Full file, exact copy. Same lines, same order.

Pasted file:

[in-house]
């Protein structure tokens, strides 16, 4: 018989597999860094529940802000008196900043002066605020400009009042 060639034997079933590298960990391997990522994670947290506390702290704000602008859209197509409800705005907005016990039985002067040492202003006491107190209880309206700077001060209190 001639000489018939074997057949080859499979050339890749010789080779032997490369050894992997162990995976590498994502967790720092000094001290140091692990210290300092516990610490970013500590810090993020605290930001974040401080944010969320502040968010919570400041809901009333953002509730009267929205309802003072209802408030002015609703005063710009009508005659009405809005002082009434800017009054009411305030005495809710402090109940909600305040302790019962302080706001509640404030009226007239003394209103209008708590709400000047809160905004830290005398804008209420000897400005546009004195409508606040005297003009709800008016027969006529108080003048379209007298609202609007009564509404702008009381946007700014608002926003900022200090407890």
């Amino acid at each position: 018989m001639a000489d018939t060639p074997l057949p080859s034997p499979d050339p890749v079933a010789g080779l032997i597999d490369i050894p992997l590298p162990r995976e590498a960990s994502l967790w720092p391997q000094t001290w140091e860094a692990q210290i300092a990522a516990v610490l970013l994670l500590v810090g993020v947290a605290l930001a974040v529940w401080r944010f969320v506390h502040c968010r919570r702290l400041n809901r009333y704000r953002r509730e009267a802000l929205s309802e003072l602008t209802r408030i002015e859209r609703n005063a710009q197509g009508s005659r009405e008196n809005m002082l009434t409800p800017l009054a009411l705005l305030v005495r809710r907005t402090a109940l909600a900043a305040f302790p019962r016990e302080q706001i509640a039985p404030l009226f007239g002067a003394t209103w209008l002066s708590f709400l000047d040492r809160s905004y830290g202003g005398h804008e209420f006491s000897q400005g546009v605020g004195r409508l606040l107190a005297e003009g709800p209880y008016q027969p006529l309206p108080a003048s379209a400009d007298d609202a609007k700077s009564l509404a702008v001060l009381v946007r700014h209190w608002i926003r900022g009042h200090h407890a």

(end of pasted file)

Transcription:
[in-house]
């Protein structure tokens, strides 16, 4: 018989597999860094529940802000008196900043002066605020400009009042 060639034997079933590298960990391997990522994670947290506390702290704000602008859209197509409800705005907005016990039985002067040492202003006491107190209880309206700077001060209190 001639000489018939074997057949080859499979050339890749010789080779032997490369050894992997162990995976590498994502967790720092000094001290140091692990210290300092516990610490970013500590810090993020605290930001974040401080944010969320502040968010919570400041809901009333953002509730009267929205309802003072209802408030002015609703005063710009009508005659009405809005002082009434800017009054009411305030005495809710402090109940909600305040302790019962302080706001509640404030009226007239003394209103209008708590709400000047809160905004830290005398804008209420000897400005546009004195409508606040005297003009709800008016027969006529108080003048379209007298609202609007009564509404702008009381946007700014608002926003900022200090407890």
């Amino acid at each position: 018989m001639a000489d018939t060639p074997l057949p080859s034997p499979d050339p890749v079933a010789g080779l032997i597999d490369i050894p992997l590298p162990r995976e590498a960990s994502l967790w720092p391997q000094t001290w140091e860094a692990q210290i300092a990522a516990v610490l970013l994670l500590v810090g993020v947290a605290l930001a974040v529940w401080r944010f969320v506390h502040c968010r919570r702290l400041n809901r009333y704000r953002r509730e009267a802000l929205s309802e003072l602008t209802r408030i002015e859209r609703n005063a710009q197509g009508s005659r009405e008196n809005m002082l009434t409800p800017l009054a009411l705005l305030v005495r809710r907005t402090a109940l909600a900043a305040f302790p019962r016990e302080q706001i509640a039985p404030l009226f007239g002067a003394t209103w209008l002066s708590f709400l000047d040492r809160s905004y830290g202003g005398h804008e209420f006491s000897q400005g546009v605020g004195r409508l606040l107190a005297e003009g709800p209880y008016q027969p006529l309206p108080a003048s379209a400009d007298d609202a609007k700077s009564l509404a702008v001060l009381v946007r700014h209190w608002i926003r900022g009042h200090h407890a």